being transferred, concealed, disposed of, or removed from the state, or will become substantially impaired
           in value.

           (d)        Order of seizure. 1. Upon presentation of the affidavit and undertaking and upon finding that it is
           probable the plaintiff will succeed on the merits and the facts are as stated in the affidavit, the court may
           grant an order directing the sheriff of any county where the chattel is found to seize the chattel described
           in the affidavit and including, if the court so directs, a provision that, if the chattel is not delivered to the
           sheriff, he may break open, enter and search for the chattel in the place specified in the affidavit. The
           plaintiff shall have the burden of establishing the grounds for the order.

           2.      Upon a motion for an order of seizure, the court, without notice to the defendant, may grant a
           temporary restraining order that the chattel shall not be removed from the state if it is a vehicle, aircraft or
           vessel or, otherwise, from its location, transferred, sold, pledged, assigned or otherwise disposed of or
           permitted to become subject to a security interest or lien until further order of the court. Unless the court
           otherwise directs, the restraining order does not prohibit a disposition of the chattel to the plaintiff.
           Disobedience of the order may be punished as contempt of court.

           3.       An order as provided in paragraph one of this subdivision may be granted without notice only if, in
           addition to the other prerequisites for the granting of the order, the court finds that unless such order is
           granted without notice it is probable the chattel will become unavailable for seizure by reason of being
           transferred, concealed, disposed of, or removed from the state, or will become substantially impaired in
           4.       An order of seizure granted without notice shall provide that the plaintiff shall move for an order
           confirming the order of seizure on such notice to the defendant and sheriff and within such period, not to
           exceed five days after seizure, as the court shall direct unless the motion is made within such period, the
           order of seizure shall have no further effect and shall be vacated on motion and any chattel seized
           thereunder shall be returned forthwith to the defendant. Upon the motion to confirm, the plaintiff shall have
           the burden of establishing the grounds for confirmation.

           (e)      Undertaking. The undertaking shall be executed by sufficient surety, acceptable to the court. The
           condition of the undertaking shall be that the surety is bound in a specified amount, not less than twice the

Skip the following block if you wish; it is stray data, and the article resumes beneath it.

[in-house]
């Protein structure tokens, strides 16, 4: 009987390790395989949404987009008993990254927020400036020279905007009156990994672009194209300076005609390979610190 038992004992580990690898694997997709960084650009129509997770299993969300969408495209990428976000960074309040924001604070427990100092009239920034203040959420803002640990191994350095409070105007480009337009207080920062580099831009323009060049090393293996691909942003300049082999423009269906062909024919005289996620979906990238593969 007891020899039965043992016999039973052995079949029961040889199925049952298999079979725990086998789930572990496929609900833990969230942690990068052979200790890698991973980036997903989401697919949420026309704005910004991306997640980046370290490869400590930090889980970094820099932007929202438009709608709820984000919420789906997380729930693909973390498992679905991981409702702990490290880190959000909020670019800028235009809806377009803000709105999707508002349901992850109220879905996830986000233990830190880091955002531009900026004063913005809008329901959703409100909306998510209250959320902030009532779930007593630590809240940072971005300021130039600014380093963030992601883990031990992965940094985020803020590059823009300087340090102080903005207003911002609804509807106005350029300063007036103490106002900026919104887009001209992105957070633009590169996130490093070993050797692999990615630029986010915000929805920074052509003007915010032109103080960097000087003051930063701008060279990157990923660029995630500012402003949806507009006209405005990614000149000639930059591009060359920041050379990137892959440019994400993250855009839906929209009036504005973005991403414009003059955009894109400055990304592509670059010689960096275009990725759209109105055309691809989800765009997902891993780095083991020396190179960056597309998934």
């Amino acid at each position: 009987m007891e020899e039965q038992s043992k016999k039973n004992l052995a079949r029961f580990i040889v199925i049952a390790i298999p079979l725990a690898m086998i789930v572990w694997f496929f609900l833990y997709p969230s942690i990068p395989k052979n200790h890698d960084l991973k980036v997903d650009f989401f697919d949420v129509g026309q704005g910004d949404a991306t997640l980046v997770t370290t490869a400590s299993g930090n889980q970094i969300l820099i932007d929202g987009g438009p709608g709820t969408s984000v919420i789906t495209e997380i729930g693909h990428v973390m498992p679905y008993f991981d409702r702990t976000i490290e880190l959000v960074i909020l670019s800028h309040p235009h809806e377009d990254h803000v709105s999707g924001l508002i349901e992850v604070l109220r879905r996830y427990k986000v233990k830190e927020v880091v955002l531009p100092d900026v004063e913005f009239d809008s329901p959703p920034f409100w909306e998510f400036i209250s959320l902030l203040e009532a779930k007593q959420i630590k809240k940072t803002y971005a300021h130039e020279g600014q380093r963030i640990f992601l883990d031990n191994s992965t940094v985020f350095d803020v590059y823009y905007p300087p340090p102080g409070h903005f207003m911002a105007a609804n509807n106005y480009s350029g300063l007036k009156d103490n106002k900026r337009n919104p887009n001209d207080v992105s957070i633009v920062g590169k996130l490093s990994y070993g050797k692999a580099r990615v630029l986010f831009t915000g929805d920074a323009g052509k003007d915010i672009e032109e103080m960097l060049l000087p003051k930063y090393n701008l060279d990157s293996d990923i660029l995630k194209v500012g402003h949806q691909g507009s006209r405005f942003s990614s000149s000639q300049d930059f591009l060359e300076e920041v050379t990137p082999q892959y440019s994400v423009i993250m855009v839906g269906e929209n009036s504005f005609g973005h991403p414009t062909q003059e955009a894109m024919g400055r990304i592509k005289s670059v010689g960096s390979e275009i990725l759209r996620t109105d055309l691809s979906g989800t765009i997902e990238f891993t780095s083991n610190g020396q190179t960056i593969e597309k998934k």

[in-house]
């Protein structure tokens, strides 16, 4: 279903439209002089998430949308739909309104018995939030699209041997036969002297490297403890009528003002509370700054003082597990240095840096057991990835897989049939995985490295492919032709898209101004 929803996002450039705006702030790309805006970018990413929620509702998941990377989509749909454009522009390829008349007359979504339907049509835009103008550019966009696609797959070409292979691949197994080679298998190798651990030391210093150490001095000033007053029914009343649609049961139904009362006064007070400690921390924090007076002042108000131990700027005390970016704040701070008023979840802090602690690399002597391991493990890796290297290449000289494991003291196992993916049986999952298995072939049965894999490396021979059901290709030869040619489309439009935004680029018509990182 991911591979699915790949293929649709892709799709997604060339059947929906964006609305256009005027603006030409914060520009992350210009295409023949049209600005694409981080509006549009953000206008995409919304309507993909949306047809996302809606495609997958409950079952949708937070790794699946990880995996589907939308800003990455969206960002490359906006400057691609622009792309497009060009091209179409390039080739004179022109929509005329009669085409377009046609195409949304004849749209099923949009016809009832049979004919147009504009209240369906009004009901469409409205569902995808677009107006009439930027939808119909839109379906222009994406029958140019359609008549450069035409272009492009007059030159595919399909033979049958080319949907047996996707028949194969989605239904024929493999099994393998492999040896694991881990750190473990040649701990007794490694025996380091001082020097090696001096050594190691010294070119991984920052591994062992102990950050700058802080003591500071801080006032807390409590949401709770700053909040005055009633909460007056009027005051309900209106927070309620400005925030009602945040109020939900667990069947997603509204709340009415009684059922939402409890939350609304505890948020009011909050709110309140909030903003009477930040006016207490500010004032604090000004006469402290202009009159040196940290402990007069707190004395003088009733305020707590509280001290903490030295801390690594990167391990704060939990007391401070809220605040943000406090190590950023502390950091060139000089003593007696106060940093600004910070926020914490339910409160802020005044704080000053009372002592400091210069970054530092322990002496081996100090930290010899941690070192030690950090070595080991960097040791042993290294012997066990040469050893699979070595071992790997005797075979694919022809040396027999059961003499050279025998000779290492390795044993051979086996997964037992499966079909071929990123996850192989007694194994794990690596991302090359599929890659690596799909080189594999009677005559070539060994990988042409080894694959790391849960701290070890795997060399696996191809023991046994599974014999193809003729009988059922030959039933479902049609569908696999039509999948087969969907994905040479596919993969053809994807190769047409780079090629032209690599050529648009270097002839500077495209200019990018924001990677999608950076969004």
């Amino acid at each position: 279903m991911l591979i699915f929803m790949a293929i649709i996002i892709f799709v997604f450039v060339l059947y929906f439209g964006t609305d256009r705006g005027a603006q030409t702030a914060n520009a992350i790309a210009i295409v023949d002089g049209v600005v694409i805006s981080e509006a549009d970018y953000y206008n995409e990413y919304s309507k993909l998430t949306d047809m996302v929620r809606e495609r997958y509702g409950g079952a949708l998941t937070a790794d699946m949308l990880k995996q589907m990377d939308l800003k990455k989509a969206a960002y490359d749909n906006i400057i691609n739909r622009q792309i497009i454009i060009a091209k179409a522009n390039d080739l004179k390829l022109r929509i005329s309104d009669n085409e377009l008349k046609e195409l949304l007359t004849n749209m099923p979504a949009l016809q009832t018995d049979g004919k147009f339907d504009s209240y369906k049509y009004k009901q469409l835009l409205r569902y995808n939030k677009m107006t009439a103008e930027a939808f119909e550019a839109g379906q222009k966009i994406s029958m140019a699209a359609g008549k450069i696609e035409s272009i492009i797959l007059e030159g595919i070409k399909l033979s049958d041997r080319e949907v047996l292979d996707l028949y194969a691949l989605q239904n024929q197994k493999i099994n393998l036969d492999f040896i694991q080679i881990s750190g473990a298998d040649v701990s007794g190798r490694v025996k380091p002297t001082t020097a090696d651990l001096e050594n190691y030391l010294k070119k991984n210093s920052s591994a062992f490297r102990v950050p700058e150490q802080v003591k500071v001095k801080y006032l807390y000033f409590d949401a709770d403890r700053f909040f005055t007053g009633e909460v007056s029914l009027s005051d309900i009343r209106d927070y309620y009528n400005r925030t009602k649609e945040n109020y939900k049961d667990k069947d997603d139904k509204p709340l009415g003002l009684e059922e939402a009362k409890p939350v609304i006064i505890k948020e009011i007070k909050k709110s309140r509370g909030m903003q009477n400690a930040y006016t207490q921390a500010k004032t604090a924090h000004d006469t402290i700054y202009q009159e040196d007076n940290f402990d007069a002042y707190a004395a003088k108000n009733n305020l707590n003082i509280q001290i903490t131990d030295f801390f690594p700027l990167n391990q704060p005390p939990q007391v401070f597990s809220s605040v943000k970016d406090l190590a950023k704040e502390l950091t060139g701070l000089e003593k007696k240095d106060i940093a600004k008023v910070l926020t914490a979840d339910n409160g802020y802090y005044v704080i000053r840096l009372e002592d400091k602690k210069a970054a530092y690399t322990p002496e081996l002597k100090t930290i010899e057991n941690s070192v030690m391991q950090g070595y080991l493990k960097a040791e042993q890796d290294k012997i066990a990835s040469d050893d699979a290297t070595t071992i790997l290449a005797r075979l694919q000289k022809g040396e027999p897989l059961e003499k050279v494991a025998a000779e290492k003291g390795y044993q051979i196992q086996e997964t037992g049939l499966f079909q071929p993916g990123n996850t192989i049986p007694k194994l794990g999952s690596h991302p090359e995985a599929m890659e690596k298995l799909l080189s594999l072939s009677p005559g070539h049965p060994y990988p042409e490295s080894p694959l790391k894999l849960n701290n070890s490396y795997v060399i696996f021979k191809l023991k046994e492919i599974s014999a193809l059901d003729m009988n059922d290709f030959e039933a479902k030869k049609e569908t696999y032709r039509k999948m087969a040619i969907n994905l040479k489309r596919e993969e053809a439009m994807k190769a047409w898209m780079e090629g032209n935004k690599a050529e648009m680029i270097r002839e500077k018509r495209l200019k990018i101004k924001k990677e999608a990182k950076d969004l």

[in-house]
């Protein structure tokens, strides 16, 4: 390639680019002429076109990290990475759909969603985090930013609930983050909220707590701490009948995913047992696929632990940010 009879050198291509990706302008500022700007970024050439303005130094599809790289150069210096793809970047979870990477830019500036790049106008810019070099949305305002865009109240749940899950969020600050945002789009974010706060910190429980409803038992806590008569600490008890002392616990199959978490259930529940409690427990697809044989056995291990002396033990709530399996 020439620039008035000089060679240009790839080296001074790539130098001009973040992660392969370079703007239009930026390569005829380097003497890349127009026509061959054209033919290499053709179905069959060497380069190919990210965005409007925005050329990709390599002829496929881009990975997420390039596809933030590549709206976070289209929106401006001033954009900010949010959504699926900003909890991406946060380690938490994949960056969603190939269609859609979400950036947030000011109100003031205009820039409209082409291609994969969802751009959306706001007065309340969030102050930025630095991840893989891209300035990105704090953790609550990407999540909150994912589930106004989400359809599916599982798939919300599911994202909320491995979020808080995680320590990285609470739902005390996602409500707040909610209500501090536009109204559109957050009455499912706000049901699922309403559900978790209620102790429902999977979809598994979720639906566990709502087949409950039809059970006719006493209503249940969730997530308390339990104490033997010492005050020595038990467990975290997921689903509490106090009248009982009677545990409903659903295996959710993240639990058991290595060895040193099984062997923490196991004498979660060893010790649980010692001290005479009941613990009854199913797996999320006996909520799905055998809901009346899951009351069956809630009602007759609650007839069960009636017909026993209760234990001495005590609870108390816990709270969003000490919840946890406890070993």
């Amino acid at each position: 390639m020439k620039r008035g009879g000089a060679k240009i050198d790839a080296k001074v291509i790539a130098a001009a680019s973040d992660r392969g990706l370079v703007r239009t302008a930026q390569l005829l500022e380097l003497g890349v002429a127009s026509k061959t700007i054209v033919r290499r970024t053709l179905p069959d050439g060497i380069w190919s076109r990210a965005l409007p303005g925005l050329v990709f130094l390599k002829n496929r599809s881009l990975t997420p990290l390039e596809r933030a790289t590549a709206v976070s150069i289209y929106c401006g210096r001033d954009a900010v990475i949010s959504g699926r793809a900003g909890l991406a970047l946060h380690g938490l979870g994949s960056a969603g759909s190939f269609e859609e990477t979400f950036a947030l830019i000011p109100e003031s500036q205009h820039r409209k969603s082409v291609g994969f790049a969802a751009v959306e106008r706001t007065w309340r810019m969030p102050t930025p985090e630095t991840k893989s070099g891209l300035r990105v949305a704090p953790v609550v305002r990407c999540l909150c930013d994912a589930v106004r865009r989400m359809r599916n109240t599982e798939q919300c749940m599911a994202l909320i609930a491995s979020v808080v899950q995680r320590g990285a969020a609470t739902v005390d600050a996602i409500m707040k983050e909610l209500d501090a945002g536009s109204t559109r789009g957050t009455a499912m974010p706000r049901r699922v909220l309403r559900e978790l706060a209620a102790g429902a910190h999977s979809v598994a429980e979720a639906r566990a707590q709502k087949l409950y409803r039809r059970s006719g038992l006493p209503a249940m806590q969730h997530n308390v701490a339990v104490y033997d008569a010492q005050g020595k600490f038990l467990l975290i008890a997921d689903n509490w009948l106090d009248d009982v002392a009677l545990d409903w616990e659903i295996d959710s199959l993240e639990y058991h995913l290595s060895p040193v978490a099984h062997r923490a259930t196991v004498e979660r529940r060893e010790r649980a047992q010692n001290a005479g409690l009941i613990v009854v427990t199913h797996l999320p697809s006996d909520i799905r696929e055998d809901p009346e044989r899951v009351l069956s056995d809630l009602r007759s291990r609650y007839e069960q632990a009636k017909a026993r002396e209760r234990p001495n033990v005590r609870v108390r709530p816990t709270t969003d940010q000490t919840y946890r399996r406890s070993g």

value of the chattel stated in the plaintiff's affidavit, for the return of the chattel to any person to whom
           possession is awarded by the judgment, and for payment of any sum awarded by the judgment against the
           person giving the undertaking. A person claiming only a lien on or security interest in the chattel may
           except to the plaintiff's surety.

           (f)      Disposition of chattel by Sheriff. Unless the court orders otherwise, the sheriff shall retain custody

           of a chattel for a period of ten days after seizure where seizure is pursuant to an order grated on notice,

           and until served with an order of confirmation where seizure is pursuant to an order granted without notice.

           At the expiration of such period, the sheriff shall deliver the chattel to the plaintiff if there has not been

           served upon him a notice of exception to plaintiff's surety, a notice of motion for a impounding or returning

           order, or the necessary papers to reclaim the chattel. Upon failure of the surety on plaintiff's undertaking to

           justify, the sheriff shall deliver possession of the chattel to the person from whom it was seized.

           As in the case of an attachment, the plaintiff may chose to proceed with or without
notice. If the order of seizure is obtained without notice under                            7102(4), then a hearing

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must be held within five days after the seizure, and the plaintiff must obtain an order of
confirmation as required under         (f). Prior to delivering the order of seizure to the sheriff,
an undertaking must be filed (see         (a)) by a sufficient surety acceptable to the court in a
amount fixed by the court of at least twice the value of the chattel. See              7102(e). The
undertaking essentially guarantees return of the chattel or payment of damages if the